Going cage free

Published on July 3, 2018

Going ‘cage free’ by 2025 - welfare consequences for laying hens

The commitment of the UK’s (remaining) major supermarkets to only sell shell eggs from non-caged birds, from 2025 will have a significant impact on the lives of millions of hens.

Freedom from thirst, hunger and malnutrition

In all systems, thirst, hunger and malnutrition are generally prevented, as poorly or malnourished hens will not lay many eggs! However, competition for feed can still occur. Linear feed troughs must provide 10 cm/hen or more, but the width of a standard brown hen has been estimated at as much as 18 cm, so not all birds can feed together. Subordinate birds are more likely to be displaced from feed troughs than dominant birds and displacements are greater at low feed space allowances (Widowski et al, 2017).

Freedom from pain, injury and disease

Non-cage systems have a greater chance of causing pain, injury and disease compared to cage systems. Keel bone damage is higher in non-cage systems than cages, which is likely to be painful, and has been associated with perches and the height to which birds can ascend to. However, improved perch design reduces the chance of injury, and the provision of ramps in multi-tier systems to allow birds to execute controlled descents has been shown to reduce falls and collisions (Stratmann et al. 2015). Most barn and free-range hens are routinely beak trimmed by infra-red, but organic flocks are not. This method causes short-term pain in laying chicks, however the benefit is that the dulled beak tip helps reduce damage caused by instances of injurious pecking.

 Mortality rates are generally higher in non-cage systems than in enriched cages. Disease risks are higher where birds are housed on the floor compared to enriched cages where birds are separated from their faeces. Where birds have access to outdoor runs, there is greater exposure to bacterial, viral, parasitic or fungal pathogens, including avian influenza, Newcastle’s disease and mycoplasma. Red mite infestations are also reported to be worse in free range systems.

 Air quality is typically lower in some non-cage systems where manure is not removed but collects beneath slats, and/or because the house is naturally ventilated, causing high ammonia levels. This can lead to respiratory damage and greater risk of respiratory diseases.

Freedom from thermal and physical discomfort

There are greater thermal choices in non-cage systems, because birds can move around a greater footprint, but also vertically. Especially where outdoor access is given, birds can choose to move in and out of different temperature zones, and other climate effects (wind, rain, sun, etc.). All systems provide nest boxes and perches, although interpretation around what these look like vary, but non-cage systems have the advantage over enriched cages of providing litter, which contributes to bird comfort, as long as it is dry and friable.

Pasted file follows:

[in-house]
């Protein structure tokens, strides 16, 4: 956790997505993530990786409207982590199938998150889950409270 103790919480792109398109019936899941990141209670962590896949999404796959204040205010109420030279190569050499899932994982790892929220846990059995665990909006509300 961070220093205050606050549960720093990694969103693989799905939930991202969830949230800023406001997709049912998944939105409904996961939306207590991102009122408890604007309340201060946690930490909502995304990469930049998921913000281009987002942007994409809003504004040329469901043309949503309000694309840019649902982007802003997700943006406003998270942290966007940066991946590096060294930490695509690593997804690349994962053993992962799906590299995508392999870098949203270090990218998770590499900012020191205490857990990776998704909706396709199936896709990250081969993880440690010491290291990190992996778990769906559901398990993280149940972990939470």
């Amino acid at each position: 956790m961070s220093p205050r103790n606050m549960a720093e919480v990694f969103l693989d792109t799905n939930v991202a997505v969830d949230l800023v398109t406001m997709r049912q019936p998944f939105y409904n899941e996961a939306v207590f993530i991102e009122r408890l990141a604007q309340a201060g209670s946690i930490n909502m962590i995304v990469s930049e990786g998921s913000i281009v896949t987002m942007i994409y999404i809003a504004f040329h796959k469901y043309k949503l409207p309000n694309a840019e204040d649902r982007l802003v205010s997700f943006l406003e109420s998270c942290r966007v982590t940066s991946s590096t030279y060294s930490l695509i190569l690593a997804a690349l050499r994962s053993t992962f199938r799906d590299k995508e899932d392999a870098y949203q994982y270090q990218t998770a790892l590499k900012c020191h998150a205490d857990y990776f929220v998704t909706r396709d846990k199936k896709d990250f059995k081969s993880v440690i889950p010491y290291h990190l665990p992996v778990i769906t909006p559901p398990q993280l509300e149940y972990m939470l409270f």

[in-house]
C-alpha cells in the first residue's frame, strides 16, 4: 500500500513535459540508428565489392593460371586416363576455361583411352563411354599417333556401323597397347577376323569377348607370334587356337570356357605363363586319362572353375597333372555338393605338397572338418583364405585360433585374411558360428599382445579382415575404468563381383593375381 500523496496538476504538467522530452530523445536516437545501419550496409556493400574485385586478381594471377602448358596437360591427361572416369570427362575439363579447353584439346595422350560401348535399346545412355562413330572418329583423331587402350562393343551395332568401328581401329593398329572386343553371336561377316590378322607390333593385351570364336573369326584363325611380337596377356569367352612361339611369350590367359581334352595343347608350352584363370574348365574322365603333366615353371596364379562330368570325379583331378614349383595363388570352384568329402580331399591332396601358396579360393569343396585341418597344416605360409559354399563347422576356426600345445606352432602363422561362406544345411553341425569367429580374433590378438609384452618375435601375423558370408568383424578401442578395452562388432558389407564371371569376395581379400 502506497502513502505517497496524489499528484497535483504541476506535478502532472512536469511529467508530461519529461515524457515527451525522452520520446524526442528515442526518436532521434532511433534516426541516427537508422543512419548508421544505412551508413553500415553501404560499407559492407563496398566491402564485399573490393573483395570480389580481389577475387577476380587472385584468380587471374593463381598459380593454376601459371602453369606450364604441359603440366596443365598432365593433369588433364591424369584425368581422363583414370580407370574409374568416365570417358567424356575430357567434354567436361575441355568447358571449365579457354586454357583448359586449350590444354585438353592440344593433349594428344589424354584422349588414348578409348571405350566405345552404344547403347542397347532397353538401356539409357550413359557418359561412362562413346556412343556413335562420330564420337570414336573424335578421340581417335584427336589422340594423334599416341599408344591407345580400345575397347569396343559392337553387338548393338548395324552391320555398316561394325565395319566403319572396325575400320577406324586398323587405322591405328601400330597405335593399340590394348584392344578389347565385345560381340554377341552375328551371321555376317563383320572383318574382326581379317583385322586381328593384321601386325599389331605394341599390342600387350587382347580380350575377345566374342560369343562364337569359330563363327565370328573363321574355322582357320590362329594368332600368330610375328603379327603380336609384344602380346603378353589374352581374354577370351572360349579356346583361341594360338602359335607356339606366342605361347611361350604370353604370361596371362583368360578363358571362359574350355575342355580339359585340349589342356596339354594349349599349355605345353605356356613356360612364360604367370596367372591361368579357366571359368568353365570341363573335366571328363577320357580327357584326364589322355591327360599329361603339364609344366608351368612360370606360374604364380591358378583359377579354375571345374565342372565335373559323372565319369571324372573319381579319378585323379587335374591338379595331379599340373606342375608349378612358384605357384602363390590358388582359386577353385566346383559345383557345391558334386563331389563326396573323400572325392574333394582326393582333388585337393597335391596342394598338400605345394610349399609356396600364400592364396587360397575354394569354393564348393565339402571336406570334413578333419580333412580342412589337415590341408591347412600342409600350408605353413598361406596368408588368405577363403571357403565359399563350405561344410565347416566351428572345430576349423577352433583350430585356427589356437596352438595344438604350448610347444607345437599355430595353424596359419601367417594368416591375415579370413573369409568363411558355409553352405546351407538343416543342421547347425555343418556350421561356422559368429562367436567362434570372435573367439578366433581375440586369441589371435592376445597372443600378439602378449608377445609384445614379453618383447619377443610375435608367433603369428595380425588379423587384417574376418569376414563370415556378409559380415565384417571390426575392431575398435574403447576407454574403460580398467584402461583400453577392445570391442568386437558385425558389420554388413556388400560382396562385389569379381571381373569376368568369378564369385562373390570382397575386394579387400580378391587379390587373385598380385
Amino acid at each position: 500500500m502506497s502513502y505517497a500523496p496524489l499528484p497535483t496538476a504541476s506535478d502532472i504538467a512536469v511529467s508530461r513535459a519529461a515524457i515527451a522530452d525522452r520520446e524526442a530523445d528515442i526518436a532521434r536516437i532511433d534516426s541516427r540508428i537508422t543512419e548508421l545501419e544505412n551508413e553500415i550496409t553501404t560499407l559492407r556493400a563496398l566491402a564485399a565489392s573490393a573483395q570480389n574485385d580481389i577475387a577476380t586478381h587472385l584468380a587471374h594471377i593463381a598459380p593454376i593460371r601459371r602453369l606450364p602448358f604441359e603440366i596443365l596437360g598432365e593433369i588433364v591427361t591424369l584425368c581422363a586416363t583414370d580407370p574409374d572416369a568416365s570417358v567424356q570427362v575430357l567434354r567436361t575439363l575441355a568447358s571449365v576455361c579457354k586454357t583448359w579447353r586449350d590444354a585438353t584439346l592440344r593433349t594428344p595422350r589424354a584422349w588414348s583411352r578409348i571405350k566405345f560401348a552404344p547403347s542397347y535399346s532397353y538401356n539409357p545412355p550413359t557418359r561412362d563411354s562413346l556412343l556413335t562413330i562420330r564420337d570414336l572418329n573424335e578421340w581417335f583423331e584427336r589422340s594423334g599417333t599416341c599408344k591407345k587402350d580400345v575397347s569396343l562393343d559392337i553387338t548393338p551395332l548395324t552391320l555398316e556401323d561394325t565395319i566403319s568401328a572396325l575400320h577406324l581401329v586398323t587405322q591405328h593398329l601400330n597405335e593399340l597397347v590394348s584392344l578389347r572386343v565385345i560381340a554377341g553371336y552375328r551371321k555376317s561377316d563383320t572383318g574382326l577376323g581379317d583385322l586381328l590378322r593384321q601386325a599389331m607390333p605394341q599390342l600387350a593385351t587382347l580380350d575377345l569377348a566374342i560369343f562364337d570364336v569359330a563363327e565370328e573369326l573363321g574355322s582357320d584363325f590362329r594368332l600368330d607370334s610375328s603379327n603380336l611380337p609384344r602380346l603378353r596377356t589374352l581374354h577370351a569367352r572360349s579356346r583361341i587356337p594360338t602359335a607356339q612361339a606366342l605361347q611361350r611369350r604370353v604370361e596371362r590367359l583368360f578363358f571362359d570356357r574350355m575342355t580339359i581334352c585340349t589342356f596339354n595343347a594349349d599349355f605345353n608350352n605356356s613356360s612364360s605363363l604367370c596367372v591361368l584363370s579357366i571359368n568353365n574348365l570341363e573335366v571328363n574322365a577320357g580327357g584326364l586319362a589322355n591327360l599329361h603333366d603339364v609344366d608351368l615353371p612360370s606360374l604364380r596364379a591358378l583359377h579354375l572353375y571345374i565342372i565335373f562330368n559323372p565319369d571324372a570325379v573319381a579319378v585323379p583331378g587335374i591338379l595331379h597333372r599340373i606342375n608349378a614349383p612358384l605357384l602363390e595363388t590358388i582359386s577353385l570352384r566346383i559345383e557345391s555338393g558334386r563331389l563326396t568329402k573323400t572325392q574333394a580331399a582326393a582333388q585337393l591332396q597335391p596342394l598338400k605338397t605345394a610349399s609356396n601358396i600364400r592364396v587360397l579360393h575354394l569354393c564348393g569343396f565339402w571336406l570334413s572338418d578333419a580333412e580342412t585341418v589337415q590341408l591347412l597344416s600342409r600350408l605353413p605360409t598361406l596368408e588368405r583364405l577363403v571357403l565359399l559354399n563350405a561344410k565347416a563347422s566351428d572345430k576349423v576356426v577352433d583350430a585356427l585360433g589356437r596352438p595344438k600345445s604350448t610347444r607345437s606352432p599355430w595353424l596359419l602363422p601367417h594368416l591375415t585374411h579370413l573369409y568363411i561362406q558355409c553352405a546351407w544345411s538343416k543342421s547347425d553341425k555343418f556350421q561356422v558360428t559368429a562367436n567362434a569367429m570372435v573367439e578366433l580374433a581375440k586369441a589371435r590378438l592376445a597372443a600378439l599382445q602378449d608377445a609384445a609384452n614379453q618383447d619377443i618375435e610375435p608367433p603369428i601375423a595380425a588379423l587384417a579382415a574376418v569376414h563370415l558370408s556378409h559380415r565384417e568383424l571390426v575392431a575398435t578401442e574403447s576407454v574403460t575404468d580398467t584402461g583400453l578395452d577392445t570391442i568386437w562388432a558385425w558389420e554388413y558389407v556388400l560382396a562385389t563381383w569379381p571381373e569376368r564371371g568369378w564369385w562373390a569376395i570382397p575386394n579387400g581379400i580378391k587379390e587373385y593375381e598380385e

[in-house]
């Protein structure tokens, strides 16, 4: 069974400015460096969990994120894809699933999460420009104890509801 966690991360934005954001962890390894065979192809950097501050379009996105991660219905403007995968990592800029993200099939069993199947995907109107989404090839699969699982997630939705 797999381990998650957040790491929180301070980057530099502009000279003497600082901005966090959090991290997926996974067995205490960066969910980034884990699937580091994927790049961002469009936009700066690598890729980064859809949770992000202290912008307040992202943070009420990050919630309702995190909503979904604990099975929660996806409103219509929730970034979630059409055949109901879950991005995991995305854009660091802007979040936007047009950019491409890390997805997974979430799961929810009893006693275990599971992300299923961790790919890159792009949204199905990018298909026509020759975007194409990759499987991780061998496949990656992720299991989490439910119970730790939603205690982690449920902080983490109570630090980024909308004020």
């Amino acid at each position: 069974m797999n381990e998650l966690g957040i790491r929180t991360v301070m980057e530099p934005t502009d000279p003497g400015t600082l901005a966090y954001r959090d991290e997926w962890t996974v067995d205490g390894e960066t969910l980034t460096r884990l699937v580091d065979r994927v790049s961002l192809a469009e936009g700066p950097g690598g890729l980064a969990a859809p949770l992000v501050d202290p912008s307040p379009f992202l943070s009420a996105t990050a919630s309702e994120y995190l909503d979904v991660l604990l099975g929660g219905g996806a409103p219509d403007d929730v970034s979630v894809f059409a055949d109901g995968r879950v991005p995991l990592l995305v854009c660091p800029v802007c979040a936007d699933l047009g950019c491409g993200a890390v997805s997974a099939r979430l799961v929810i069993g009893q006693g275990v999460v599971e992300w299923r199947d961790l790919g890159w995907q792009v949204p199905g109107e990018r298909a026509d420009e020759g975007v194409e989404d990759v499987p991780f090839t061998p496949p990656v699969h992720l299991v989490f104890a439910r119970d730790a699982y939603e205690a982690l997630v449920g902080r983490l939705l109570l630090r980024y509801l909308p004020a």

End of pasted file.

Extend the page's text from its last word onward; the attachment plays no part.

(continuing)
Freedom from fear and distress

A more diverse environment, as is found with non-cage systems compared to cages, can make hens less reactive to novelty and thus less fearful, however birds in non-cage housing systems are more likely to smother when they do show a fear reaction.

Freedom to perform natural behaviours

Non-cage systems allow hens to express a greater suite of motivated behaviours than enriched cages. They provide more space per hen, and free range and organic systems also provide outdoor runs. Perches can provide a refuge for hens seeking to escape unwanted attention of feather peckers or dominant hens, while also allowing perching and roosting behaviour, especially at night.

Perches increase leg bone strength but the proportion of birds with keel bone damage increases in non-cage housing and with the height that birds can ascend to, suggesting that the freedom of movement comes with risk of injury.

Feather pecking is a problem in all types of hen housing systems, but tends to be worse in non-cage systems. Feather pecking is closely related to foraging motivation, and studies show that if hens are provided with, and use, outdoor runs this can reduce the risk of feather pecking and cannibalism. 

Hens are highly motivated to show nesting behaviour. All systems in the UK provide nest boxes of some description, allowing birds to seek a secluded area in which to lay their eggs. Nest boxes are particularly crowded during peak laying times, and favoured nest boxes in non-cage housing (where hens have a choice of multiple nest boxes) can lead to smothering.

 Dustbathing behaviour can be expressed in non-cage housing, either in the floor litter or in dirt on the outdoor run. Dustbathing serves to remove stale preen oil from feathers, which keeps the plumulaceous (downy) part of feathers fluffy and thus aids with insulation.

In summary, non-cage housing comes with greater risks to hen welfare, but the scope for greater behavioural freedom is higher also. Decisions on how risks are balanced against bird preferences are somewhat subjective: which bird has the life worth living? Implementing suitable management strategies can reduce risks associated with non-cage housing, such as injurious pecking (Lambton et al. 2013). Therefore, while risks are higher there is also great scope for improvement

“Overall how important to hens is the freedom to express natural behaviours compared to the risks to them – and how do we ask hens?

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